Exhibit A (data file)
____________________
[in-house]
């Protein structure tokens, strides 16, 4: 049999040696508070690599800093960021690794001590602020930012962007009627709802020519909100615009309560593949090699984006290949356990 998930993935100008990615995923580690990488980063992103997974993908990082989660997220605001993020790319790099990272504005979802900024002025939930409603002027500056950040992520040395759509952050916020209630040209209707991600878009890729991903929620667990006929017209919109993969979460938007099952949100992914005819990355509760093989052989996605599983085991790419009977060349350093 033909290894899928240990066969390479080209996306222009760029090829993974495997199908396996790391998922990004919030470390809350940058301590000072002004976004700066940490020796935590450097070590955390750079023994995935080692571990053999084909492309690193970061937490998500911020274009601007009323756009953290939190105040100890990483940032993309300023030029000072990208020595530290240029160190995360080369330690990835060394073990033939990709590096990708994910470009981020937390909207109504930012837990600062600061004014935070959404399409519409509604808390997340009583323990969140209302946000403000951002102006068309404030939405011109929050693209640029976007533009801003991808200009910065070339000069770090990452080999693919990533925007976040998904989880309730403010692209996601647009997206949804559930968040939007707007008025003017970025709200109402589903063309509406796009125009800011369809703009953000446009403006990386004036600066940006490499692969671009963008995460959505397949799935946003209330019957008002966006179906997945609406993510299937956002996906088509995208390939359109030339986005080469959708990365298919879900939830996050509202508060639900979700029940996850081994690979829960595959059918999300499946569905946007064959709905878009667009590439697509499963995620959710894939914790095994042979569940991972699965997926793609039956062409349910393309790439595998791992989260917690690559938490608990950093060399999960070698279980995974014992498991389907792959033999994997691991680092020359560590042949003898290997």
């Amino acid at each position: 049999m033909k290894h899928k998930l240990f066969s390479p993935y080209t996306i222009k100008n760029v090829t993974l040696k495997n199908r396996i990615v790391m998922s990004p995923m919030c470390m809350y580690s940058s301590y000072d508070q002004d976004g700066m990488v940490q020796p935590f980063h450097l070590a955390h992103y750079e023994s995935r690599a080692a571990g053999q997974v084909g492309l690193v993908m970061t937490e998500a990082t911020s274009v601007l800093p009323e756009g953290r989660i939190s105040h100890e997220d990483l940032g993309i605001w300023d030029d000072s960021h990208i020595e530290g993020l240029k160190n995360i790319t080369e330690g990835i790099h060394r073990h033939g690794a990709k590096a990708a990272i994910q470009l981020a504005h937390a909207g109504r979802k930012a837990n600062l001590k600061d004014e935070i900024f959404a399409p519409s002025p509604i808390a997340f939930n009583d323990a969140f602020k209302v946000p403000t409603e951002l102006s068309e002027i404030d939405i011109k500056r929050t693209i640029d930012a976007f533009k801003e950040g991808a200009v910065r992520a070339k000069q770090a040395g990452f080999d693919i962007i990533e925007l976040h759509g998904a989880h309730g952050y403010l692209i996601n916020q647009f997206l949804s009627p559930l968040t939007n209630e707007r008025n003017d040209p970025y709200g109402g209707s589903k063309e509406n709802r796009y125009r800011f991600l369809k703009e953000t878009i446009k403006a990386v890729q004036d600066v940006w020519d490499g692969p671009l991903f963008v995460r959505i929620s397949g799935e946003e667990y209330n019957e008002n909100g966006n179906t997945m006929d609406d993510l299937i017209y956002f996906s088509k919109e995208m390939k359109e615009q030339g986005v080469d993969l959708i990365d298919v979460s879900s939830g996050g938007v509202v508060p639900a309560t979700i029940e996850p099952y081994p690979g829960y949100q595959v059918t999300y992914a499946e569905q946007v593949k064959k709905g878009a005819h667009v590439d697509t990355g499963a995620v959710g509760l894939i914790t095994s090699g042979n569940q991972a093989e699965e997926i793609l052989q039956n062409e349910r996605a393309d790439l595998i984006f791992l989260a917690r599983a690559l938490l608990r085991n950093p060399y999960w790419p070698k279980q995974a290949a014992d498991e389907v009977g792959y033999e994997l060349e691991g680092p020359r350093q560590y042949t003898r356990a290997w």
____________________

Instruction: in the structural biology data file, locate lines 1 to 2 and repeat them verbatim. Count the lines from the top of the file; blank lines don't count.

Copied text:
[in-house]
């Protein structure tokens, strides 16, 4: 049999040696508070690599800093960021690794001590602020930012962007009627709802020519909100615009309560593949090699984006290949356990 998930993935100008990615995923580690990488980063992103997974993908990082989660997220605001993020790319790099990272504005979802900024002025939930409603002027500056950040992520040395759509952050916020209630040209209707991600878009890729991903929620667990006929017209919109993969979460938007099952949100992914005819990355509760093989052989996605599983085991790419009977060349350093 033909290894899928240990066969390479080209996306222009760029090829993974495997199908396996790391998922990004919030470390809350940058301590000072002004976004700066940490020796935590450097070590955390750079023994995935080692571990053999084909492309690193970061937490998500911020274009601007009323756009953290939190105040100890990483940032993309300023030029000072990208020595530290240029160190995360080369330690990835060394073990033939990709590096990708994910470009981020937390909207109504930012837990600062600061004014935070959404399409519409509604808390997340009583323990969140209302946000403000951002102006068309404030939405011109929050693209640029976007533009801003991808200009910065070339000069770090990452080999693919990533925007976040998904989880309730403010692209996601647009997206949804559930968040939007707007008025003017970025709200109402589903063309509406796009125009800011369809703009953000446009403006990386004036600066940006490499692969671009963008995460959505397949799935946003209330019957008002966006179906997945609406993510299937956002996906088509995208390939359109030339986005080469959708990365298919879900939830996050509202508060639900979700029940996850081994690979829960595959059918999300499946569905946007064959709905878009667009590439697509499963995620959710894939914790095994042979569940991972699965997926793609039956062409349910393309790439595998791992989260917690690559938490608990950093060399999960070698279980995974014992498991389907792959033999994997691991680092020359560590042949003898290997």